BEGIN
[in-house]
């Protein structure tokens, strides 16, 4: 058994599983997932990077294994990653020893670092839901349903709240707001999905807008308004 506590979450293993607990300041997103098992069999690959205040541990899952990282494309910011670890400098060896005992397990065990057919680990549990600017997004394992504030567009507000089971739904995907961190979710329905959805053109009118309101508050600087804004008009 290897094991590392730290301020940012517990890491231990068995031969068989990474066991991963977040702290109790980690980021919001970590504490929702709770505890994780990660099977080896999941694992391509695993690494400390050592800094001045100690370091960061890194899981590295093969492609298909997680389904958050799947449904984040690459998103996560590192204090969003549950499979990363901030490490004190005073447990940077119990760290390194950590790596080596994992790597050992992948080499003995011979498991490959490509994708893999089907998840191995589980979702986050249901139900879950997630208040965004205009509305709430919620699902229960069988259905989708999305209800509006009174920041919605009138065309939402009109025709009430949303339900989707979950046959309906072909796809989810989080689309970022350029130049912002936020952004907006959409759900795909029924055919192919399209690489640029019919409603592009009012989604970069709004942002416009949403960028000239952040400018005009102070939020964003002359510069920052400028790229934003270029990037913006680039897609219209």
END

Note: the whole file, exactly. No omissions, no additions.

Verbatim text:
[in-house]
């Protein structure tokens, strides 16, 4: 058994599983997932990077294994990653020893670092839901349903709240707001999905807008308004 506590979450293993607990300041997103098992069999690959205040541990899952990282494309910011670890400098060896005992397990065990057919680990549990600017997004394992504030567009507000089971739904995907961190979710329905959805053109009118309101508050600087804004008009 290897094991590392730290301020940012517990890491231990068995031969068989990474066991991963977040702290109790980690980021919001970590504490929702709770505890994780990660099977080896999941694992391509695993690494400390050592800094001045100690370091960061890194899981590295093969492609298909997680389904958050799947449904984040690459998103996560590192204090969003549950499979990363901030490490004190005073447990940077119990760290390194950590790596080596994992790597050992992948080499003995011979498991490959490509994708893999089907998840191995589980979702986050249901139900879950997630208040965004205009509305709430919620699902229960069988259905989708999305209800509006009174920041919605009138065309939402009109025709009430949303339900989707979950046959309906072909796809989810989080689309970022350029130049912002936020952004907006959409759900795909029924055919192919399209690489640029019919409603592009009012989604970069709004942002416009949403960028000239952040400018005009102070939020964003002359510069920052400028790229934003270029990037913006680039897609219209």